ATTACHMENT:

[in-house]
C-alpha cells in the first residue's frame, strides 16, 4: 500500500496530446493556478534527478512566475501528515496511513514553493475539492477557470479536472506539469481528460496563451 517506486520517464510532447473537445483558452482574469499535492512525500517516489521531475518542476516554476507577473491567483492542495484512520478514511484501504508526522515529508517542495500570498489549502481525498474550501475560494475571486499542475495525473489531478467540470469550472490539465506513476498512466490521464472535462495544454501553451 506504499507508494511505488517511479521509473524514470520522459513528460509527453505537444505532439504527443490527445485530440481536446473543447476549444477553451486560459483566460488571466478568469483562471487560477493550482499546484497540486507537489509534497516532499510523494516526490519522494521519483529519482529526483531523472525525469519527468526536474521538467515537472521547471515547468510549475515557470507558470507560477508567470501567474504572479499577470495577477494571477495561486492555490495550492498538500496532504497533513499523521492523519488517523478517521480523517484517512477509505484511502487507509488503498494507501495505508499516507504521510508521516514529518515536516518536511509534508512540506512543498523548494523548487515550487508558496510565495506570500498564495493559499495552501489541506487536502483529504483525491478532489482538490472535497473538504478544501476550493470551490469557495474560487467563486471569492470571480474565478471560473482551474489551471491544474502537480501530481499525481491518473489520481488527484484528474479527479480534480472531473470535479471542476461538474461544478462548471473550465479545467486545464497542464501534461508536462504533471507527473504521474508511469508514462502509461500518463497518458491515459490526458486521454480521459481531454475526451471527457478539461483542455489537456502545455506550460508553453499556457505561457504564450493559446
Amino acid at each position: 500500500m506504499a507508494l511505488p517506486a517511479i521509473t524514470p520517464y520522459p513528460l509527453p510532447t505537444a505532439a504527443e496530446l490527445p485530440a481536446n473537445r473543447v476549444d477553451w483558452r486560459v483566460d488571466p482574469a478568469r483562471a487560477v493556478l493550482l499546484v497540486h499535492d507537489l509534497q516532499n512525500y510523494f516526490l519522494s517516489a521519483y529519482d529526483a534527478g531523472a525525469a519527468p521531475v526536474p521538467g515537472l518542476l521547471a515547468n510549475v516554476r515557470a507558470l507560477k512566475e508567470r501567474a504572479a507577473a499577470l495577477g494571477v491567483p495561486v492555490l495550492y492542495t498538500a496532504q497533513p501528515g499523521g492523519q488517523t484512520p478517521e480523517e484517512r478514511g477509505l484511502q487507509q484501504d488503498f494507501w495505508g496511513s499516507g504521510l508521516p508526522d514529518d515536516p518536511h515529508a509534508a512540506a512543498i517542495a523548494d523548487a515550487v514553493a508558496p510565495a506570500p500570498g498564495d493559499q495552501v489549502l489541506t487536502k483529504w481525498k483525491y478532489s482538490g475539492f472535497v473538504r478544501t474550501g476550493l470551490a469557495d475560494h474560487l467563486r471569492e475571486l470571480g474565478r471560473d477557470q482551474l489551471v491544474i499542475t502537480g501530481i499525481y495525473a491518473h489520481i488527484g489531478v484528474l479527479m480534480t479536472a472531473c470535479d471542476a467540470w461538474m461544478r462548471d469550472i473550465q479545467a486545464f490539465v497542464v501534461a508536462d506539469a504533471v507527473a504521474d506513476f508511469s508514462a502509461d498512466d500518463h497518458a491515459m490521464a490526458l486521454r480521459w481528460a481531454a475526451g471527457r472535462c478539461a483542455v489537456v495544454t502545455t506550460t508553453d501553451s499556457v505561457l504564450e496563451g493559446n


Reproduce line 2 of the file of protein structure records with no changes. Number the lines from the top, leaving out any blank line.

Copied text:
C-alpha cells in the first residue's frame, strides 16, 4: 500500500496530446493556478534527478512566475501528515496511513514553493475539492477557470479536472506539469481528460496563451 517506486520517464510532447473537445483558452482574469499535492512525500517516489521531475518542476516554476507577473491567483492542495484512520478514511484501504508526522515529508517542495500570498489549502481525498474550501475560494475571486499542475495525473489531478467540470469550472490539465506513476498512466490521464472535462495544454501553451 506504499507508494511505488517511479521509473524514470520522459513528460509527453505537444505532439504527443490527445485530440481536446473543447476549444477553451486560459483566460488571466478568469483562471487560477493550482499546484497540486507537489509534497516532499510523494516526490519522494521519483529519482529526483531523472525525469519527468526536474521538467515537472521547471515547468510549475515557470507558470507560477508567470501567474504572479499577470495577477494571477495561486492555490495550492498538500496532504497533513499523521492523519488517523478517521480523517484517512477509505484511502487507509488503498494507501495505508499516507504521510508521516514529518515536516518536511509534508512540506512543498523548494523548487515550487508558496510565495506570500498564495493559499495552501489541506487536502483529504483525491478532489482538490472535497473538504478544501476550493470551490469557495474560487467563486471569492470571480474565478471560473482551474489551471491544474502537480501530481499525481491518473489520481488527484484528474479527479480534480472531473470535479471542476461538474461544478462548471473550465479545467486545464497542464501534461508536462504533471507527473504521474508511469508514462502509461500518463497518458491515459490526458486521454480521459481531454475526451471527457478539461483542455489537456502545455506550460508553453499556457505561457504564450493559446